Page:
In Memoriam of Three Colleagues Who Recently Passed On
EDITORIAL, 26 July 2010
#122 | Johan Galtung
Elise M. Boulding (1920–24 Jun 2010)
Who is the father of peace studies may be disputed, but as to the mother there is only one opinion: you, dearest Elise. You embraced us all, found a place for everybody to feel at home.
And yet you were a tremendous intellectual, spanning vast fields. The woman in you contributed to The Underside of History, there, as on so many other occasions, identifying the hidden sources and resources for peace, concealed by the patriarchic overlayer. You did the same for your key model of peace, the small community, based on mutual care, providing for the basics.
But above all I will underline your work on imaging and visions, bringing parties to conflicts together to peer into the future, furnishing it with concreteness. If peace were to come it would be in the future–so why not get to know it better?
Right on. I did not agree with you when you worked for image consensus; I would worry less about consensus and more about the level of creativity in the visions. But that is a detail.
Added to all of this, as if that were not enough, you were an indefatigable institution-builder. You took on the grueling job of editing “International Peace Research Newsletter”, linking it to the IPRA, International Peace Research Association, we founded at Ciba in London 3 December 1964–I remember us walking arm in arm afterwards, immensely happy that internationalization had been institutionalized, with an adequate link to UNESCO, and a superb Secretary General in Bert Röling, another pioneer.
You insisted on plain communication, scolding me for acronyms that were not self-explanatory. And you were yourself the best communication, the love in your eyes, your voice, you arms, not only expressed peace. They were peace. Thanks, you dearest Elise, and an extra thanks to another pioneer, your Kenneth.
John Wear Burton (2 Mar 1915–23 Jun 2010)
You were different from most others pioneering peace studies. We came from the peace movement, or from somewhere in the vicinity; you came from “the other side”, the young super-talented Secretary of the Australian foreign ministry, with a top level foreign policy experience shared by few others, already at the young age when peace studies became your field.
You became the chosen person for a possible social science Pugwash, called COROIPAS (Conferences and Seminars on Research on International Peace and Security), but you later turned to IPRA.
And you brought something to peace studies nobody else could do: an ingenious kind of social science simulation of the real thing, the negotiations among statesmen-diplomats-politicians. You laid down the rules for this type of controlled negotiation, also a magnificent pedagogical tool to understand better the intricacies of a negotiation process. Many were those who participated in these exercises at your numerous universities.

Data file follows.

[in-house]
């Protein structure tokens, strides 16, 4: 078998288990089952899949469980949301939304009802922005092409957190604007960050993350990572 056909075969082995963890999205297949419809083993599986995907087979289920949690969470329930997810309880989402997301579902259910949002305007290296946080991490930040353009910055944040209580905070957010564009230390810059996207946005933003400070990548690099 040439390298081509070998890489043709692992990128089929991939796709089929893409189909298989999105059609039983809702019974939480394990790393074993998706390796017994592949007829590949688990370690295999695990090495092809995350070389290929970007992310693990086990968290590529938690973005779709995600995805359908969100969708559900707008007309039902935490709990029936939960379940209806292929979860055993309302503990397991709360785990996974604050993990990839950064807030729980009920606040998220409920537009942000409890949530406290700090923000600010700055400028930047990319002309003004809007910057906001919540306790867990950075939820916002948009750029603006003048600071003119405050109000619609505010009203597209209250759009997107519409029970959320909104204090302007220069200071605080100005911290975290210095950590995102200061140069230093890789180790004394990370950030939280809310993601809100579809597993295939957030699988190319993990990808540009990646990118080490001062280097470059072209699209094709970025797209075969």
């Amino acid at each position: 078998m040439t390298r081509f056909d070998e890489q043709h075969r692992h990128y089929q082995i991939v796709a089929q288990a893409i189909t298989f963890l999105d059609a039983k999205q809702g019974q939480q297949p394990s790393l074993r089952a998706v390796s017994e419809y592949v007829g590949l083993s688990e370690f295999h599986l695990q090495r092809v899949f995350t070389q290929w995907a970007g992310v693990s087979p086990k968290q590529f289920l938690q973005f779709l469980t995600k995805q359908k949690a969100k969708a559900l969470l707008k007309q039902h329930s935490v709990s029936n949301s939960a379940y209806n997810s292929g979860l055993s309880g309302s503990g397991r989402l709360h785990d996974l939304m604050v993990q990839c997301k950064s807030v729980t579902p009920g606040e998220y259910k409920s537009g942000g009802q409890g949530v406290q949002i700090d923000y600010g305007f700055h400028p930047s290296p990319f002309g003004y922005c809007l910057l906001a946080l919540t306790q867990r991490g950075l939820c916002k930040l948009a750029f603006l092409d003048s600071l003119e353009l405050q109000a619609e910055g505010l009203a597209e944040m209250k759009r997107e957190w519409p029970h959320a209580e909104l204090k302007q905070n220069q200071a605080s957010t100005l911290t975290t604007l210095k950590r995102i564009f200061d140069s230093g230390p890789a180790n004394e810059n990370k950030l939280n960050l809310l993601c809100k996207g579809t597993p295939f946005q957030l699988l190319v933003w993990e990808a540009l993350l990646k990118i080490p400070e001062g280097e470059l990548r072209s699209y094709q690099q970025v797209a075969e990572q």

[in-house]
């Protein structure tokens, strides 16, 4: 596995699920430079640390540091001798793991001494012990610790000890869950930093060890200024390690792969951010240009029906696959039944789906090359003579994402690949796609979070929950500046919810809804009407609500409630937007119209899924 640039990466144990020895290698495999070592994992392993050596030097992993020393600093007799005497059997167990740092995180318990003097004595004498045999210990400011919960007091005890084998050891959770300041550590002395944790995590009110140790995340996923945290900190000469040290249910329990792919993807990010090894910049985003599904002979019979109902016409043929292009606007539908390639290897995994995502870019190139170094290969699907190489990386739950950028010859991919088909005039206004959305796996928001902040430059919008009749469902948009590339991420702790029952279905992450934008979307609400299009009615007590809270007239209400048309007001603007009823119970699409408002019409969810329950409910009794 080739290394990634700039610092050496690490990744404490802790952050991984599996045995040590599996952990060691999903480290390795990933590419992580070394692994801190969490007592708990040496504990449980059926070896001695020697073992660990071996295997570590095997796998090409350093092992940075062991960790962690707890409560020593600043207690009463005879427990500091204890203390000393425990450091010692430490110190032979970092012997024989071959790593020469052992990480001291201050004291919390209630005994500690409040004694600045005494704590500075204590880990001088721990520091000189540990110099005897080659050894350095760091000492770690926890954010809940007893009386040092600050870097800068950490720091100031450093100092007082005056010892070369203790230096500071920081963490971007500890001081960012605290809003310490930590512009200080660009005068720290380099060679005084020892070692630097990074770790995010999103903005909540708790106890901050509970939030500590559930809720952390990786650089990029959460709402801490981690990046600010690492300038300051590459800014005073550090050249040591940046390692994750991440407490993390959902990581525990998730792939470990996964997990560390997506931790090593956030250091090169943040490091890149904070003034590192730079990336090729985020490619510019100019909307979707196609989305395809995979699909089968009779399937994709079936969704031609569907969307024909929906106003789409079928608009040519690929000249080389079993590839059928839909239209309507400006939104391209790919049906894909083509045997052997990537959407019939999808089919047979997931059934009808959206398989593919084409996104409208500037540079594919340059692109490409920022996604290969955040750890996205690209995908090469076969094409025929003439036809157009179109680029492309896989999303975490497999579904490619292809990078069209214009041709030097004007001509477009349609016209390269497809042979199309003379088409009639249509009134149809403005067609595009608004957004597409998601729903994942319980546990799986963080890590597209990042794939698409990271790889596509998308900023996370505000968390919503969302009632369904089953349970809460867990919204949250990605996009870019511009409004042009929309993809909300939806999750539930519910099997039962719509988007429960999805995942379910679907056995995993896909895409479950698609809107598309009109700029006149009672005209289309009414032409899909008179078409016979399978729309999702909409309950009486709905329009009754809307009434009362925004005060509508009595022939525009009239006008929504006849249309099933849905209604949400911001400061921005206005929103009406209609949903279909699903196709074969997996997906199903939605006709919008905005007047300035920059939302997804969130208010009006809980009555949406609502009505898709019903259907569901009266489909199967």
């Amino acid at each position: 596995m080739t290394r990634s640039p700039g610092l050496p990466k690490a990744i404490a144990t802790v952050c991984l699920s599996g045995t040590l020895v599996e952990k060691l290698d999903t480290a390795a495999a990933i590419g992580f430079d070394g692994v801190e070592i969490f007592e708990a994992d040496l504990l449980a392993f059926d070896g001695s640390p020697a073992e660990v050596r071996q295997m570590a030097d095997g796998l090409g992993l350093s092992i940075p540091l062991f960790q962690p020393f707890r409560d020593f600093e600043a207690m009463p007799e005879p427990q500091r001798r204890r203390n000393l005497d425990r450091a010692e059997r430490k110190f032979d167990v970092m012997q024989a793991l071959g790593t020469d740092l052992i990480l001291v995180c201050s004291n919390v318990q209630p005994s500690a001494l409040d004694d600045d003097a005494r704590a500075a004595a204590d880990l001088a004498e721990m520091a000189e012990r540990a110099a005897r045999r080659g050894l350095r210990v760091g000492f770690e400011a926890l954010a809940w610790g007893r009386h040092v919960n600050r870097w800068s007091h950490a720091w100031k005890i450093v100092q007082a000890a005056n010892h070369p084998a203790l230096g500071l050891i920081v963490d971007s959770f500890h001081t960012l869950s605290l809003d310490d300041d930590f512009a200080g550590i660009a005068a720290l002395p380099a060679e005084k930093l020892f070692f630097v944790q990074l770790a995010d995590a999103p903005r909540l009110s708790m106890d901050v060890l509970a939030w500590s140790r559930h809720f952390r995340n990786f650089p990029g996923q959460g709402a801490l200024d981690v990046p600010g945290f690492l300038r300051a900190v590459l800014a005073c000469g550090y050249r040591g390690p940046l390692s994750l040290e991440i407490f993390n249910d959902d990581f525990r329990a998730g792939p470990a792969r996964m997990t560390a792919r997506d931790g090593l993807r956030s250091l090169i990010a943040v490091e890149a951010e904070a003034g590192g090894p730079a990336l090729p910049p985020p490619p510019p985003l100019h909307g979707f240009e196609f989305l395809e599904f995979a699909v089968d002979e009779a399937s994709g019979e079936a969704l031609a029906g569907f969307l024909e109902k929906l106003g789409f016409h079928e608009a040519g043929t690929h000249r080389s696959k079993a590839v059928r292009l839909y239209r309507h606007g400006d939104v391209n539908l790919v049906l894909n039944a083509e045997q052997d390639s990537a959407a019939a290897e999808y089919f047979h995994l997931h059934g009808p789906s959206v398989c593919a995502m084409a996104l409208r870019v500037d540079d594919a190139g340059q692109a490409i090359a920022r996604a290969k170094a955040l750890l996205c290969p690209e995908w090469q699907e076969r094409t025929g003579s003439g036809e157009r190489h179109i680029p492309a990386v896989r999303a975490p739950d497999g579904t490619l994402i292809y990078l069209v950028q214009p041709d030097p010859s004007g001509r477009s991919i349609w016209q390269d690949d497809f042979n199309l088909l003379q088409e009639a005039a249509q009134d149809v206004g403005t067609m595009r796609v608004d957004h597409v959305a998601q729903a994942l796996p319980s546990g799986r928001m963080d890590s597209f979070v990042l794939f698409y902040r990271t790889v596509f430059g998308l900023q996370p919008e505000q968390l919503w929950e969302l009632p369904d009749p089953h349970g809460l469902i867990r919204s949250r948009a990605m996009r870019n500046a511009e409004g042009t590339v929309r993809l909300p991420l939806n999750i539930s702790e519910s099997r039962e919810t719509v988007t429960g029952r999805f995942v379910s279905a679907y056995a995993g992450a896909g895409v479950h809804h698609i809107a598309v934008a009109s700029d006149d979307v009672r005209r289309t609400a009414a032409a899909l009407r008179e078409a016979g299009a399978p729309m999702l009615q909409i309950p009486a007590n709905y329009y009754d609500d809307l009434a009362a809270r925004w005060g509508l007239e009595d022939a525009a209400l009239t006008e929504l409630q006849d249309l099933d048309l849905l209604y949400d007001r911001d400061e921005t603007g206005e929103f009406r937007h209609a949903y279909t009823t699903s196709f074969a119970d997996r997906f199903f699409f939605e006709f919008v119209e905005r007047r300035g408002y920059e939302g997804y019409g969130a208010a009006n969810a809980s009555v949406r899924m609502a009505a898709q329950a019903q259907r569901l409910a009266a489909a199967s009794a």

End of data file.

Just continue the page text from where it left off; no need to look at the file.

At ICAR, the Institute for Conflict Analysis and Resolution at George Mason University outside Washington DC, you settled more as an academic, using basic needs as the pillar on which peace studies could be founded. Among the basic needs you focused on identity, and became a true specialist on identity driven conflicts; today found everywhere.
I think identity dominated too much, pushing aside trivial needs like for food and shelter, health and education. Of course Northern Ireland had to do with Protestant-Unionist vs. Catholic-Republican identities, but also with jobs and food and material livelihood in general. But John, you were a true pioneer and institution-builder; a reservoir of rich experiences, always willing to share with others. Thanks and thanks again, dear John.
Hakan Wiberg (12 Jun 1942–3 Jul 2010)
Dearest Håkan: I hear your hyena laughter, laughing away what has happened as when we were told by some true Soviet believers that left wing social democrats were the hyenas and lackeys of capitalism. Your wonderful sense of humor, your warmth, your deep concern for others and your never ending solidarity with your friends–and they were very many, indeed!–will stay with us forever. I loved you Håkan, permit me that word, from the time you showed up in shorts in winter Norway more than 50 years ago for our theory weeks, through the numerous periods of my own pursuits, to Dubrovnik, Benidorm, Jondal, to the Vienna Center and the project on the Images of the world in the Year 2000. You could always be trusted to contribute from your enormous, ever growing, arsenal of knowledge. And most recently Multidimensional Social Science; Kees, Juan, and the others also send their love.
You were an exceptional intellectual, at home in mathematics, China, social science, philosophy, well versed in many languages including Serbian; a living example of the multidisciplinarity of peace studies. You knew that much was needed, and met the bill. Your encyclopedic knowledge was proverbial, we did not google problems, we wiberged them. Till the end you added to your own knowledge and wisdom. We had a disagreement: you looked at the past and the empirical, I more at the future and the creative for the roots of peace. But that difference never came between us.
Håkan: I see you for my inner eyes enjoying the pleasures of life with true delight in your eyes, always good at finding words for good feelings, not wasting time on the bad ones. You will live on, Håkan, not only for us, but in us. Thanks, thanks, my dear friend, for our many good years together, and I dedicate my new book on those first years to you, for your deep understanding.
This article originally appeared on Transcend Media Service (TMS) on 26 July 2010.
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